As with interior and exterior home painting service, proper surface preparation is crucial for achieving a long-lasting paint job. A thorough cleaning to remove dirt and mildew is the first step in preparing exterior surfaces.
All loose paint deposits and defective caulking should then be removed. Any rotted boards should be replaced, and all new and bare wood primed. Gaps between adjoining wood, or wood and masonry, should be caulked with a quality caulk or sealant. Hardware and light fixtures that are not to be painted should be removed or properly protected, and all plants should be moved or covered.
Rusty surfaces, such as steel lintels and wrought iron, may require special preparation. All loose rust should be removed, and the surface treated with a rust converter, primed, and then completed with the appropriate topcoats.
As with interior paints, many manufacturers have developed new acrylic products which offer in many cases superior performance over oil base paints.
A 100% acrylic paint should be used for exterior surfaces. Less expensive paints generally contain a vinyl, or vinyl-acrylic, resin, which is not as durable as a 100% acrylic resin and does not retain colour as well.
Generally, paints offered for residential use are either oil or water base (acrylic). The base indicates the solvent used to suspend pigments (colouring agents) and resins (binding agents). Because they dry slowly, oil paints should not be used for Exterior painting service in warm, humid weather. The slow drying time gives mold spores more opportunity to attack the drying paint film.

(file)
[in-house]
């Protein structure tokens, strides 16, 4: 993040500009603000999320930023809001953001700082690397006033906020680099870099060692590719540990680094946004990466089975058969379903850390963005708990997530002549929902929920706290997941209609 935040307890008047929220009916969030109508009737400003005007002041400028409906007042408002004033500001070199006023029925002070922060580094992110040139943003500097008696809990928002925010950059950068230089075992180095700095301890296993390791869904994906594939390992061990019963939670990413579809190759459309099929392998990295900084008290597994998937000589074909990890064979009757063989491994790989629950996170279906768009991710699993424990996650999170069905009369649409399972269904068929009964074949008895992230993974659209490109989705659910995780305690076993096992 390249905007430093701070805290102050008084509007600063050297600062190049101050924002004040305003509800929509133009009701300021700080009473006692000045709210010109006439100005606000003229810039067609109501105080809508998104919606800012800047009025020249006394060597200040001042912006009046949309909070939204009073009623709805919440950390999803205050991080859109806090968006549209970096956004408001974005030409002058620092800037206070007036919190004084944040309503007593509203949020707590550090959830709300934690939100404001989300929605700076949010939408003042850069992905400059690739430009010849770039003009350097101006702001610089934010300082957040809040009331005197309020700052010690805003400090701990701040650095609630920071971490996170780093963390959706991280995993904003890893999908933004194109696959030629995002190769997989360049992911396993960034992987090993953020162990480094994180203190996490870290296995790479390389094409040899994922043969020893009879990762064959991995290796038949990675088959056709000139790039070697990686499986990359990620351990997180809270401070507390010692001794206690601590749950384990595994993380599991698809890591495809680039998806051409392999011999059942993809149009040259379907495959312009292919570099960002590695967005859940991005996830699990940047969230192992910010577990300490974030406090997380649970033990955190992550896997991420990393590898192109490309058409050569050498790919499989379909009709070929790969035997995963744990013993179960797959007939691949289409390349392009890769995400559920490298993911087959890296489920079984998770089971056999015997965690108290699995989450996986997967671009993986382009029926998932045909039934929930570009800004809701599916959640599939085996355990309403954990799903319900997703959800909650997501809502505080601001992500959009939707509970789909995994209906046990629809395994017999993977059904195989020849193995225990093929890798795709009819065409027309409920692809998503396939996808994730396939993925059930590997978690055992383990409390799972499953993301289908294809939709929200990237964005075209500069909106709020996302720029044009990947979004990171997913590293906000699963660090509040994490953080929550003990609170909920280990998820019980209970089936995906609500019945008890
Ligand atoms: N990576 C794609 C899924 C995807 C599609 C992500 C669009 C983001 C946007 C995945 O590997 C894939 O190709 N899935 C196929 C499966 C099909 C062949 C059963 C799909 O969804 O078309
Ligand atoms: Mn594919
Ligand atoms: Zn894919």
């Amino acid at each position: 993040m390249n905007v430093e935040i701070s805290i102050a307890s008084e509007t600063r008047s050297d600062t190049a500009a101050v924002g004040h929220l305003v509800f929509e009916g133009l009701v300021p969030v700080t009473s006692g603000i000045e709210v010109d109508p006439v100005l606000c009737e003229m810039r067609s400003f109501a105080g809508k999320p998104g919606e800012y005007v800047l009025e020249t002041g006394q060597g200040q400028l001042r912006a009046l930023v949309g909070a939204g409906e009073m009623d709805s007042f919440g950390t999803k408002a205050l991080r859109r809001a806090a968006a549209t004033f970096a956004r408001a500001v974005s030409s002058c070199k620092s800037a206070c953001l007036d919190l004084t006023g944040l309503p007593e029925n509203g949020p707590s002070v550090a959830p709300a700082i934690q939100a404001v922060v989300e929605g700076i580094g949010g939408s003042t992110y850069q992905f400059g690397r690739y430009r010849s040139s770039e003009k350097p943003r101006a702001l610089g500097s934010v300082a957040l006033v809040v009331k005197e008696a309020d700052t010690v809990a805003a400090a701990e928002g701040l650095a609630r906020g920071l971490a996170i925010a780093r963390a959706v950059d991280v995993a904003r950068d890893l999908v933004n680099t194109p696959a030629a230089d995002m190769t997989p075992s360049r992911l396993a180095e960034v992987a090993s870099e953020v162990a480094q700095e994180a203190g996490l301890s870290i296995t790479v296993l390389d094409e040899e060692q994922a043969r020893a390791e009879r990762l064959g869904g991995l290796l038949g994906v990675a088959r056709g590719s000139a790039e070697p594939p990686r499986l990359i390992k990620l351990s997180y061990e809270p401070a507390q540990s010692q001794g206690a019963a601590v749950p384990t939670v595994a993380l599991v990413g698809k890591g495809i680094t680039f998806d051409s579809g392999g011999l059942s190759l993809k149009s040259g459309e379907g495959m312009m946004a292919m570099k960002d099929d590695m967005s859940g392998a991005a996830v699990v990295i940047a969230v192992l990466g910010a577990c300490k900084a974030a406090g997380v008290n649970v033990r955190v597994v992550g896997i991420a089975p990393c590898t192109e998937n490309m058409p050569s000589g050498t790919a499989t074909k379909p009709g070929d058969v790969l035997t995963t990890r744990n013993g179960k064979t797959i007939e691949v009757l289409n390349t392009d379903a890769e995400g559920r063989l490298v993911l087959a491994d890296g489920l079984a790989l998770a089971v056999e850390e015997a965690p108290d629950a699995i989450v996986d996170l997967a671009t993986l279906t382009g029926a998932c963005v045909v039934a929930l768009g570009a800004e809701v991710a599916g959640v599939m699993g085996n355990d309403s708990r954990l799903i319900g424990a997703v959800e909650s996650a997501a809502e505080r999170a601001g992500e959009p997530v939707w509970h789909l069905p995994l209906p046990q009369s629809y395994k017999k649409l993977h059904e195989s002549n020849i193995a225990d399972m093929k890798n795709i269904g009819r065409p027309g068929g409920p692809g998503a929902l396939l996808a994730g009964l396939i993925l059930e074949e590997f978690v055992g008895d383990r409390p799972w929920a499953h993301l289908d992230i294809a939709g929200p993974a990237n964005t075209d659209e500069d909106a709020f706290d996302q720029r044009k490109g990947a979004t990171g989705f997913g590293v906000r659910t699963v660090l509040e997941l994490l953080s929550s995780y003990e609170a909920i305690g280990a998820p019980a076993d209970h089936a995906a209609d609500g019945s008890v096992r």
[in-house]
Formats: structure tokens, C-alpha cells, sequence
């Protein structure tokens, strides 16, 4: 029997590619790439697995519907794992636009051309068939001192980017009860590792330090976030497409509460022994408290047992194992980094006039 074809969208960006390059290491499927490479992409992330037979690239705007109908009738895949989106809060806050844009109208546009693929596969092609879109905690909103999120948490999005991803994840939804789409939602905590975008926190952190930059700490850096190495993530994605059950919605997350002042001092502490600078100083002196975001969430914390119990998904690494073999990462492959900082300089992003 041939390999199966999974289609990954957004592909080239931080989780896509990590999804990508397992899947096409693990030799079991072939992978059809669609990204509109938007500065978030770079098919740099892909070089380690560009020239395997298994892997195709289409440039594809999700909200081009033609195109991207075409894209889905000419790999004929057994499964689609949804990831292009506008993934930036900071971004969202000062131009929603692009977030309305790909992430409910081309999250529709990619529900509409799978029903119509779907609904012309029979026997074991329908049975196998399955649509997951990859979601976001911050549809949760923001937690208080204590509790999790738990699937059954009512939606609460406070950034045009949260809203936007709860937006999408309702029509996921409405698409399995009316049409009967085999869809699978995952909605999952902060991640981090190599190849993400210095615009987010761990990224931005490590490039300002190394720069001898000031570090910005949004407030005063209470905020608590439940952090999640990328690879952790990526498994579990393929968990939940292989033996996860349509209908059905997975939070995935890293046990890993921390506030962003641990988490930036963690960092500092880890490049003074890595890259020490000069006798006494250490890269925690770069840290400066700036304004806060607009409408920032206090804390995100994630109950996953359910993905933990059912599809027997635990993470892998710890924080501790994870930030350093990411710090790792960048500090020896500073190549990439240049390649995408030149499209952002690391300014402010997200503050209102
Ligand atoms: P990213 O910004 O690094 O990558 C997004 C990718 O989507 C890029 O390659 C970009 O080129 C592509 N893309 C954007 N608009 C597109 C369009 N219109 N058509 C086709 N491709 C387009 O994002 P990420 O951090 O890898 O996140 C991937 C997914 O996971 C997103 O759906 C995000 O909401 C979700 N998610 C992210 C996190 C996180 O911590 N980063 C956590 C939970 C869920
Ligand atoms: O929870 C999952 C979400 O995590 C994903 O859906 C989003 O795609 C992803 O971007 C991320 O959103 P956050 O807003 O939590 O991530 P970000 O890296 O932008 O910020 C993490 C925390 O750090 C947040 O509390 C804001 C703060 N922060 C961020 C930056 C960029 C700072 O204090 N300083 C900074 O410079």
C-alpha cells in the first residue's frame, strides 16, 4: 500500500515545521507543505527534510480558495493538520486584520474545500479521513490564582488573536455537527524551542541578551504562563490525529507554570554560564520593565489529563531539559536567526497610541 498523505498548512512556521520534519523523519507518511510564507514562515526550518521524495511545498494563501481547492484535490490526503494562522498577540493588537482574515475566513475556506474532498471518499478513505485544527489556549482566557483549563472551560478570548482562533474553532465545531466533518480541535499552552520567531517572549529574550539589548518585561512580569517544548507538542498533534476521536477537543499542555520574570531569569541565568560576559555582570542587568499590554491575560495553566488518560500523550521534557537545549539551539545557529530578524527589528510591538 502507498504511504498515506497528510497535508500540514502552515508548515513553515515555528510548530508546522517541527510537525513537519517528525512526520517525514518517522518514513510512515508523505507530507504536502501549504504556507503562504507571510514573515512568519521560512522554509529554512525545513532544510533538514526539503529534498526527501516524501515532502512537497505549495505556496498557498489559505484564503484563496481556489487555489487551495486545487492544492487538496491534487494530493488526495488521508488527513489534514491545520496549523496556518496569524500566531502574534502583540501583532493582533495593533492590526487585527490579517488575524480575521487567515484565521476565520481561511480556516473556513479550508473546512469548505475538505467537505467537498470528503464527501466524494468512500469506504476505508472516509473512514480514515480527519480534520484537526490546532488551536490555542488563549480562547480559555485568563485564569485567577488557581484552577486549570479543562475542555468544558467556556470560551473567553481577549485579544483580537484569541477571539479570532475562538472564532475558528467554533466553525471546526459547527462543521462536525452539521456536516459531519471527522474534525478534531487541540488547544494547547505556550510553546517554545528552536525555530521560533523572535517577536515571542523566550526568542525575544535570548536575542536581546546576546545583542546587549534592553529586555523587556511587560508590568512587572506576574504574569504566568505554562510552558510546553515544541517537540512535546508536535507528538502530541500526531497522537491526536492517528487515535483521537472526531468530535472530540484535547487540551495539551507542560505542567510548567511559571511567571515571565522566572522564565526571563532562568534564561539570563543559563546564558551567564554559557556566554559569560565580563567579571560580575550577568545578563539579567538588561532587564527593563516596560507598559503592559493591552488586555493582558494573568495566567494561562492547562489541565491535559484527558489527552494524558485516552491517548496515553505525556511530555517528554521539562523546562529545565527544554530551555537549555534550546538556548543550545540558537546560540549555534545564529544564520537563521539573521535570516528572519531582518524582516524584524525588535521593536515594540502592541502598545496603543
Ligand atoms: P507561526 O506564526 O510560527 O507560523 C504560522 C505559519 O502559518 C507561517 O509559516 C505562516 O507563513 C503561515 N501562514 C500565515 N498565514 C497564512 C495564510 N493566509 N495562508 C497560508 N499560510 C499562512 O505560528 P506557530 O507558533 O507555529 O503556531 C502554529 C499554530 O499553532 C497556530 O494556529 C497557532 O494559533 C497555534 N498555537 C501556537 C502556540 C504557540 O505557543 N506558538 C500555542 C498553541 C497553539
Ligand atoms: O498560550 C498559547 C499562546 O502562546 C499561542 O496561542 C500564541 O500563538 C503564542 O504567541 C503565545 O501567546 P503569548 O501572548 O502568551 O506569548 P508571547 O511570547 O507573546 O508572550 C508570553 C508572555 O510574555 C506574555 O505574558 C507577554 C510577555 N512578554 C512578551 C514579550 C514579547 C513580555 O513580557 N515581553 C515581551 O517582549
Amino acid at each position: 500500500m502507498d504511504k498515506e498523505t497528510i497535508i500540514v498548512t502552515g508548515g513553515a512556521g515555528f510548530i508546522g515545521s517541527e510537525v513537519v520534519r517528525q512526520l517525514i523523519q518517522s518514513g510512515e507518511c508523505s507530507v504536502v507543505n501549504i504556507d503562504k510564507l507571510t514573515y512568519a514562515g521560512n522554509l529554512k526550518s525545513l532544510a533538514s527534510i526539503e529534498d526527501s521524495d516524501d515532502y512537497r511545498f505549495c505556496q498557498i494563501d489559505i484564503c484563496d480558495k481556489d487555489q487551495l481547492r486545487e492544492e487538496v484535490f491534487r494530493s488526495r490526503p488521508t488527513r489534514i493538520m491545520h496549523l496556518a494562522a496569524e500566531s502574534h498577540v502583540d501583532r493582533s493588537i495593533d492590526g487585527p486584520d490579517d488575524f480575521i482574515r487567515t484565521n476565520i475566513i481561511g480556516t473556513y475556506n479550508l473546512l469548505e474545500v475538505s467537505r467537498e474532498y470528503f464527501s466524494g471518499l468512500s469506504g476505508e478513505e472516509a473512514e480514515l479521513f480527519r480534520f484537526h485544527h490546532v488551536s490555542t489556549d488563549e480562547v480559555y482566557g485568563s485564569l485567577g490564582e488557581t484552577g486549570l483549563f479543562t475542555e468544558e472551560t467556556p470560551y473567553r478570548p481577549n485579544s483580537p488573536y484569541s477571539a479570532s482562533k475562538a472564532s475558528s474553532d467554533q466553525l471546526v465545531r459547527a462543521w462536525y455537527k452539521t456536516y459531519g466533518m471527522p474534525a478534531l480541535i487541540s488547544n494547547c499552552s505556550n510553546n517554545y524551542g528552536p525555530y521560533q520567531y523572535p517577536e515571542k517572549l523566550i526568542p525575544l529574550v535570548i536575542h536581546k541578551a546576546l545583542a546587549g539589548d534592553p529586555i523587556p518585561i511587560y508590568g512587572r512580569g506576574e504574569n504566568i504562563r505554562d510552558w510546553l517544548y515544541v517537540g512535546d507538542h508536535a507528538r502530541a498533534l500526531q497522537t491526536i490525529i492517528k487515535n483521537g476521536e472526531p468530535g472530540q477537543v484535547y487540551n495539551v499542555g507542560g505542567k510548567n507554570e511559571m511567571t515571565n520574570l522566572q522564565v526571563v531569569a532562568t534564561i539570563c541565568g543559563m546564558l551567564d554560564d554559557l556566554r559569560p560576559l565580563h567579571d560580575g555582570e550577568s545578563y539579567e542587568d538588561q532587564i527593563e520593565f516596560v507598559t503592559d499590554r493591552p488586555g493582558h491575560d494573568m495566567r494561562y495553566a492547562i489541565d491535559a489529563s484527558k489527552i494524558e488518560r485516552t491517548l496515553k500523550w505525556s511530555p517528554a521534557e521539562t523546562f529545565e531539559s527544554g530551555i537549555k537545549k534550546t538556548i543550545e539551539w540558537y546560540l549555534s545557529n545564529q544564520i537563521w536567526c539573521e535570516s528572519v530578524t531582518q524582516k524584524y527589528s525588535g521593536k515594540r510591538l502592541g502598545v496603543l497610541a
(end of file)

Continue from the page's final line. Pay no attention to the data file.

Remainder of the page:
This, combined with the nature of the resins in oil paints, provides a near-perfect environment for mildew. Acrylic paints are much more mildew resistant. While most high-q
uality paints now contain mildewcides, such additives will only inhibit mildew growth, not prevent its occurrence.
Oil paints also become very hard and brittle. When exposed to intense sunlight, particularly on surfaces facing south or west, the paint film expands. The hard surface eventually cracks, permitting moisture to get between the paint film and the substrate.